What a beautiful, instructive, and even impressive sight it is to see a nurse patiently cherishing her children! How she has her eye and her heart at all their times upon them, till she never has any need to lay her hand upon them! Passion has no place in her little household, because patience fills all its own place and the place of passion too. What a genius she displays in her talks to her children! How she cheats their little hours of temptation, and tides them over the rough places that her eye sees lying like sunken rocks before her little ship! How skilfully she stills and heals their impulsive little passions by her sudden and absorbing surprise at some miracle in a picture-book, or some astonishing sight under her window! She has a thousand occupations also for her children, and each of them with a touch of enterprise and adventure and benevolence in it. She is so full of patience herself, that the little gusts of passion are soon over in her presence, and the sunshine is soon back brighter than ever in her little paradise. And, over and above her children rising up and calling her blessed, what wounds she escapes in her own heart and memory by keeping her patient hands from ever wounding her children! What peace she keeps in the house, just by having peace always within herself! Paul can find no better figure wherewith to set forth God's marvellous patience with Israel during her fretful childhood in the wilderness, than just that of such a nurse among her provoking children. And we see the deep hold that same touching and instructive sight had taken of the apostle's heart as he returns to it again to the Thessalonians: 'We were gentle among you, even as a nurse cherisheth her children. So, being affectionately desirous of you, we were willing to have imparted unto you, not the gospel of God only, but also our own souls, because ye were dear unto us.' What a school of divine patience is every man's own family at home if he only were teachable, observant, and obedient!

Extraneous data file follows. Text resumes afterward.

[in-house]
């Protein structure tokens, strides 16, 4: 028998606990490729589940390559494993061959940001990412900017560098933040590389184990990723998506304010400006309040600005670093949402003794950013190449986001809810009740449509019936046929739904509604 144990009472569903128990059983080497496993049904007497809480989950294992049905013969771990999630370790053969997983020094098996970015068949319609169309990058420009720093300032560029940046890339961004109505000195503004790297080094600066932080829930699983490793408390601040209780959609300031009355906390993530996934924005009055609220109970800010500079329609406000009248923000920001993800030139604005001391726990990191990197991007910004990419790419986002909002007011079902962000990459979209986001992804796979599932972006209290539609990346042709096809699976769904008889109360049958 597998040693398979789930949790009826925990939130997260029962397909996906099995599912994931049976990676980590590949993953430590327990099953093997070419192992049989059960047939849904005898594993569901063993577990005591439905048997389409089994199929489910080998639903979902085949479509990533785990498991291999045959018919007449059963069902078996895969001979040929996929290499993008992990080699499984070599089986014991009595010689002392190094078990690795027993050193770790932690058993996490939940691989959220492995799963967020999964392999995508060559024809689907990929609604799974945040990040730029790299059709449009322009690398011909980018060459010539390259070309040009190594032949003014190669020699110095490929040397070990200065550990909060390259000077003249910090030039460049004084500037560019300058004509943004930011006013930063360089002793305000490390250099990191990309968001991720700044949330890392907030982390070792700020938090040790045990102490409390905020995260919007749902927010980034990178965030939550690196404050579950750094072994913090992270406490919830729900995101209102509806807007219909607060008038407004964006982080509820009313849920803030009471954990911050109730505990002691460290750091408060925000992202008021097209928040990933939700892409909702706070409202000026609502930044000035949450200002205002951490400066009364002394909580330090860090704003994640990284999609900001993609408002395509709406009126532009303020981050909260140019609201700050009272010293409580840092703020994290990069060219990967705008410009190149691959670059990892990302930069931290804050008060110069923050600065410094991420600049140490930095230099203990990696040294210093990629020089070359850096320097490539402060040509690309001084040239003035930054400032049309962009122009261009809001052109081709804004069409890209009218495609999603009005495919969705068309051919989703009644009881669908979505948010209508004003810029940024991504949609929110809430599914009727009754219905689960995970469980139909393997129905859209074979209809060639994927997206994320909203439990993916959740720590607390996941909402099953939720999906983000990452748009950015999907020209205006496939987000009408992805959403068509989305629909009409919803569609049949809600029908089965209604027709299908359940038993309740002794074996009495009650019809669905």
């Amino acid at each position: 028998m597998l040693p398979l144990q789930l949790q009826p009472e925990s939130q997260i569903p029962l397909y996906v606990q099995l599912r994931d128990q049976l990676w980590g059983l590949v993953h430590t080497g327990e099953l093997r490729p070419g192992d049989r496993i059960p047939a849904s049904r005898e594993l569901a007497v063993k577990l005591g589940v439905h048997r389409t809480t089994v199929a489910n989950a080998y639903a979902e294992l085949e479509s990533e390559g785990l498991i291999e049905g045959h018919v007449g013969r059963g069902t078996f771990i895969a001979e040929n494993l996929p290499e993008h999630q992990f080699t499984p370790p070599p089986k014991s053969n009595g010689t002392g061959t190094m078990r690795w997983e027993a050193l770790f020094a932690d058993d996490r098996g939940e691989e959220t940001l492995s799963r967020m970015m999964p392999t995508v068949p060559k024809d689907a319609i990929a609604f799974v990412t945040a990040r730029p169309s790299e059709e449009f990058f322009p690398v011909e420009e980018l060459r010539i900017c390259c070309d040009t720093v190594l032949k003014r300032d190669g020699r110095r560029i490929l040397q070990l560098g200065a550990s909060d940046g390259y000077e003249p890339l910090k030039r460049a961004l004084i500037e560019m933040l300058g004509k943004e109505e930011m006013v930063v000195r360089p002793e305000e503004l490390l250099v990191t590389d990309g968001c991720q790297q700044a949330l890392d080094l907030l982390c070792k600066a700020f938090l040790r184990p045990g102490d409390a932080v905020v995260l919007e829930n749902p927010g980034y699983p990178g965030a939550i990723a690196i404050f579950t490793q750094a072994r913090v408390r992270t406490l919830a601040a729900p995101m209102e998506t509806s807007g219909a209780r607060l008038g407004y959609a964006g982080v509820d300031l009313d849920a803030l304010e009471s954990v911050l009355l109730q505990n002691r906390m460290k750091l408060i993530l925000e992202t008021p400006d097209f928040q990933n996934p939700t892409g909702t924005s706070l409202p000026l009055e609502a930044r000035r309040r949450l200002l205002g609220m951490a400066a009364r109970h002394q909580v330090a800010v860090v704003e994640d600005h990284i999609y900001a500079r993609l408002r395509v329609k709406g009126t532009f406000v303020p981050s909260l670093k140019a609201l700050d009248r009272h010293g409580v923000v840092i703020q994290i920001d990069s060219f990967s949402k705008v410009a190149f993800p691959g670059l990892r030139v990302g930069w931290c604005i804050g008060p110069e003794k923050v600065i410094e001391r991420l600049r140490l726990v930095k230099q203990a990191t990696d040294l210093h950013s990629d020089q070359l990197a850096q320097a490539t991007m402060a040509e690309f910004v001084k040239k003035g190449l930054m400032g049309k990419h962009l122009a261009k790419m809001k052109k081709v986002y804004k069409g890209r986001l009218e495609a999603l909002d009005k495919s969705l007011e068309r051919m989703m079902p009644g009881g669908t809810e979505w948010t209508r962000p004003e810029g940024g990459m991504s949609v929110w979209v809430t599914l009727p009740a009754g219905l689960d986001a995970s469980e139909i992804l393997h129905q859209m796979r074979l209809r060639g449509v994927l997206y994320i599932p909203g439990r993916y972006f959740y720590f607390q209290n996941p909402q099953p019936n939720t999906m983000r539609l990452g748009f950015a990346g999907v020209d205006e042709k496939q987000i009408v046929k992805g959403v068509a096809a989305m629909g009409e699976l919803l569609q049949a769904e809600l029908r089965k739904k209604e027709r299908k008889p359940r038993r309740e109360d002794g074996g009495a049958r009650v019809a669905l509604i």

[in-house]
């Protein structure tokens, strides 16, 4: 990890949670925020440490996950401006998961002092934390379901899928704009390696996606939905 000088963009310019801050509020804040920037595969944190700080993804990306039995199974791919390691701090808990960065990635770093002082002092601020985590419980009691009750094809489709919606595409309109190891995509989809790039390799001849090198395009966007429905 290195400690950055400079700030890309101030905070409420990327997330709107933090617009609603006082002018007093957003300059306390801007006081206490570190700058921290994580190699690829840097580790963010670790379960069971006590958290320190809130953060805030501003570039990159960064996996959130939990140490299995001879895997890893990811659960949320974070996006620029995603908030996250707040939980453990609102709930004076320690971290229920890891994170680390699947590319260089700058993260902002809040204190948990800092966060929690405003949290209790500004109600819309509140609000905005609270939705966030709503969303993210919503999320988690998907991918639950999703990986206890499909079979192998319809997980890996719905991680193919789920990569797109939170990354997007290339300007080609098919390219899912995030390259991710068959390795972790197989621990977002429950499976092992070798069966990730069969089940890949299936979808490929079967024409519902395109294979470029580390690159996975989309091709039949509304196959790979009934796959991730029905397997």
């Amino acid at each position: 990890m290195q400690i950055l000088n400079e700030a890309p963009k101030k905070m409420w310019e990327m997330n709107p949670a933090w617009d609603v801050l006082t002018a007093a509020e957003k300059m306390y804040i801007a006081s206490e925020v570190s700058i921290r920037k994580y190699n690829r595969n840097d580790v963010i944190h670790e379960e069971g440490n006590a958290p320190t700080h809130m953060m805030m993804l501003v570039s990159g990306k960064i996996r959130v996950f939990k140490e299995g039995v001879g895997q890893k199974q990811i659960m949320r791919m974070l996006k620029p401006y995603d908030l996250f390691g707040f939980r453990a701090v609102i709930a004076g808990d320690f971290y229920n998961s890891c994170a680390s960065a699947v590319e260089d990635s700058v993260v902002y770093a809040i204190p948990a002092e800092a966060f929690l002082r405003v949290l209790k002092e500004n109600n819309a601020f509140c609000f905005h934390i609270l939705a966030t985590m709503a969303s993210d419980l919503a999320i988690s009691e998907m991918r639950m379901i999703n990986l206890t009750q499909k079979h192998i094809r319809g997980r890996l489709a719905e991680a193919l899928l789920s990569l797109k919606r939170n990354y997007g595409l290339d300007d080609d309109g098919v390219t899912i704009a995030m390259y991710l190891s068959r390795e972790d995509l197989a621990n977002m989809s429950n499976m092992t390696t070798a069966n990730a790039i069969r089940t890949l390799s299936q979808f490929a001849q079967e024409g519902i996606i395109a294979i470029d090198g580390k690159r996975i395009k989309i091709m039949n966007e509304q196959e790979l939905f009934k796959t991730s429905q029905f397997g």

2. Clever, quick-witted, and, themselves, much-gifted men, are terribly intolerant of slow and stupid men, as they call them. But the many-talented man makes a great mistake here, and falls into a great sin. In his fulness of all kinds of intellectual gifts, he quite forgets from Whom he has his many gifts, and why it is that his despised neighbour has so few gifts. If you have ten or twenty talents, and I have only two, who is to be praised and who is to be blamed for that allotment? Your cleverness has misled you and has hitherto done you far more evil than good. You bear yourself among ordinary men, among less men than yourself, as if you had added all these cubits to your own stature. You ride over us as if you had already given in your account, and had heard it said, Take the one talent from them and give it to this my ten-talented servant. You seem to have set it down to your side of the great account, that you had such a good start in talent, and that your fine mind had so many tutors and governors all devoting themselves to your advancement. And you conduct yourself to us as if the Righteous Judge had cast us away from His presence, because we were not found among the wise and mighty of this world. The truth is, that the whole world is on a wholly wrong tack in its praise and in its blame. We praise the man of great gifts, and we blame the man of small gifts, completely forgetful that in so doing we give men the praise that belongs to God, and lay on men the blame, which, if there is any blame in the matter, ought to be laid elsewhere. Learn and lay to heart, my richly-gifted brethren, to be patient with all men, but especially to be patient with all stupid, slow-witted, ungifted, God-impoverished men. Do not add your insults and your ill-usage to the low estate of those on whom, in the meantime, God's hand lies so cold and so straitened. For who maketh thee to differ from another? and what hast thou that thou didst not receive? Now, if thou didst receive it, why dost thou glory as if thou hadst not received it? Call that to mind the next time you are tempted to cry out that you have no patience with your slow-witted servant.